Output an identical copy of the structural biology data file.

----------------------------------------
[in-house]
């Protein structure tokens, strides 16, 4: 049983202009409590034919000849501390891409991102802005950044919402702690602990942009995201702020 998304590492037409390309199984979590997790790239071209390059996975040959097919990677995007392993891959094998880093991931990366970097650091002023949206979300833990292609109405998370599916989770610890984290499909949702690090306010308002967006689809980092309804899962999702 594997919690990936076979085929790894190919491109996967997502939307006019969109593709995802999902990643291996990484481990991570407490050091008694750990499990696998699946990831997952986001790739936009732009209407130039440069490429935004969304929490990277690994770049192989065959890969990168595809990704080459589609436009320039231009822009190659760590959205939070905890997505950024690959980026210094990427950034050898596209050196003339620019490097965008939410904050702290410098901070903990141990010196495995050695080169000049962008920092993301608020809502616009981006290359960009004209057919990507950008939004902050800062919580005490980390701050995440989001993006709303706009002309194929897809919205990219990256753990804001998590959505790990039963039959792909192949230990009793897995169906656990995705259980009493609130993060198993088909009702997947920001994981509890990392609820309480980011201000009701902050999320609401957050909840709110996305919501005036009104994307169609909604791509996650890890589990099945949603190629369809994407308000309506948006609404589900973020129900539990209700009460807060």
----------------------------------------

[in-house]
């Protein structure tokens, strides 16, 4: 049983202009409590034919000849501390891409991102802005950044919402702690602990942009995201702020 998304590492037409390309199984979590997790790239071209390059996975040959097919990677995007392993891959094998880093991931990366970097650091002023949206979300833990292609109405998370599916989770610890984290499909949702690090306010308002967006689809980092309804899962999702 594997919690990936076979085929790894190919491109996967997502939307006019969109593709995802999902990643291996990484481990991570407490050091008694750990499990696998699946990831997952986001790739936009732009209407130039440069490429935004969304929490990277690994770049192989065959890969990168595809990704080459589609436009320039231009822009190659760590959205939070905890997505950024690959980026210094990427950034050898596209050196003339620019490097965008939410904050702290410098901070903990141990010196495995050695080169000049962008920092993301608020809502616009981006290359960009004209057919990507950008939004902050800062919580005490980390701050995440989001993006709303706009002309194929897809919205990219990256753990804001998590959505790990039963039959792909192949230990009793897995169906656990995705259980009493609130993060198993088909009702997947920001994981509890990392609820309480980011201000009701902050999320609401957050909840709110996305919501005036009104994307169609909604791509996650890890589990099945949603190629369809994407308000309506948006609404589900973020129900539990209700009460807060």